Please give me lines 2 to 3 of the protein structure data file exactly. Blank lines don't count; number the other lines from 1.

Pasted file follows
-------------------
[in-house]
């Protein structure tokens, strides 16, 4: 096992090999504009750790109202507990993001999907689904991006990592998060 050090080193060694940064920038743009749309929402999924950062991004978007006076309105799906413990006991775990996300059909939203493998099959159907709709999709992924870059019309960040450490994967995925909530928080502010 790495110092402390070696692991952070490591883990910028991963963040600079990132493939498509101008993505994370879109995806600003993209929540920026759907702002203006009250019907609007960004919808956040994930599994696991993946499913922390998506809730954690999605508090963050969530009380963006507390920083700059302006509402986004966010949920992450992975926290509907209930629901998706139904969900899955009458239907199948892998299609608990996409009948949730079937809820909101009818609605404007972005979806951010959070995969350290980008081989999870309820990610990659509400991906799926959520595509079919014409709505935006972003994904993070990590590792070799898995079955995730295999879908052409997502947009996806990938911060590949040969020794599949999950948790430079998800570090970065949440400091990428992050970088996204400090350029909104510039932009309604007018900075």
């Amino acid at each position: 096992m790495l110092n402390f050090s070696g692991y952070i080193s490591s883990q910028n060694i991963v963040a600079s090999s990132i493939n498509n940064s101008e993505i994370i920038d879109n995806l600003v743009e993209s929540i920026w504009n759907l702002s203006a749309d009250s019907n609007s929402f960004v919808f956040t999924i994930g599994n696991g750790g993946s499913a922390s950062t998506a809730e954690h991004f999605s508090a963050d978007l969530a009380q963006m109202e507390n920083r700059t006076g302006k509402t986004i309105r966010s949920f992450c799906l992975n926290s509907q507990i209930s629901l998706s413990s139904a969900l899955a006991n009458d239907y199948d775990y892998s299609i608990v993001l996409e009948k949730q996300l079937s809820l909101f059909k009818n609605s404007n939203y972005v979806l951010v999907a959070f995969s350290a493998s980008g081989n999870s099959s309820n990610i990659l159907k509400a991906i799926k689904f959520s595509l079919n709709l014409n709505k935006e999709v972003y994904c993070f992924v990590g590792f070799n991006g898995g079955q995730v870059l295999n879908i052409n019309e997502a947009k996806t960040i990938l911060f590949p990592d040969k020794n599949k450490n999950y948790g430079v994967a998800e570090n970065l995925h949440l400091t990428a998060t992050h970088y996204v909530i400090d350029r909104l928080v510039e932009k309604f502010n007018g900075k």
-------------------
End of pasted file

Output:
């Protein structure tokens, strides 16, 4: 096992090999504009750790109202507990993001999907689904991006990592998060 050090080193060694940064920038743009749309929402999924950062991004978007006076309105799906413990006991775990996300059909939203493998099959159907709709999709992924870059019309960040450490994967995925909530928080502010 790495110092402390070696692991952070490591883990910028991963963040600079990132493939498509101008993505994370879109995806600003993209929540920026759907702002203006009250019907609007960004919808956040994930599994696991993946499913922390998506809730954690999605508090963050969530009380963006507390920083700059302006509402986004966010949920992450992975926290509907209930629901998706139904969900899955009458239907199948892998299609608990996409009948949730079937809820909101009818609605404007972005979806951010959070995969350290980008081989999870309820990610990659509400991906799926959520595509079919014409709505935006972003994904993070990590590792070799898995079955995730295999879908052409997502947009996806990938911060590949040969020794599949999950948790430079998800570090970065949440400091990428992050970088996204400090350029909104510039932009309604007018900075």
């Amino acid at each position: 096992m790495l110092n402390f050090s070696g692991y952070i080193s490591s883990q910028n060694i991963v963040a600079s090999s990132i493939n498509n940064s101008e993505i994370i920038d879109n995806l600003v743009e993209s929540i920026w504009n759907l702002s203006a749309d009250s019907n609007s929402f960004v919808f956040t999924i994930g599994n696991g750790g993946s499913a922390s950062t998506a809730e954690h991004f999605s508090a963050d978007l969530a009380q963006m109202e507390n920083r700059t006076g302006k509402t986004i309105r966010s949920f992450c799906l992975n926290s509907q507990i209930s629901l998706s413990s139904a969900l899955a006991n009458d239907y199948d775990y892998s299609i608990v993001l996409e009948k949730q996300l079937s809820l909101f059909k009818n609605s404007n939203y972005v979806l951010v999907a959070f995969s350290a493998s980008g081989n999870s099959s309820n990610i990659l159907k509400a991906i799926k689904f959520s595509l079919n709709l014409n709505k935006e999709v972003y994904c993070f992924v990590g590792f070799n991006g898995g079955q995730v870059l295999n879908i052409n019309e997502a947009k996806t960040i990938l911060f590949p990592d040969k020794n599949k450490n999950y948790g430079v994967a998800e570090n970065l995925h949440l400091t990428a998060t992050h970088y996204v909530i400090d350029r909104l928080v510039e932009k309604f502010n007018g900075k």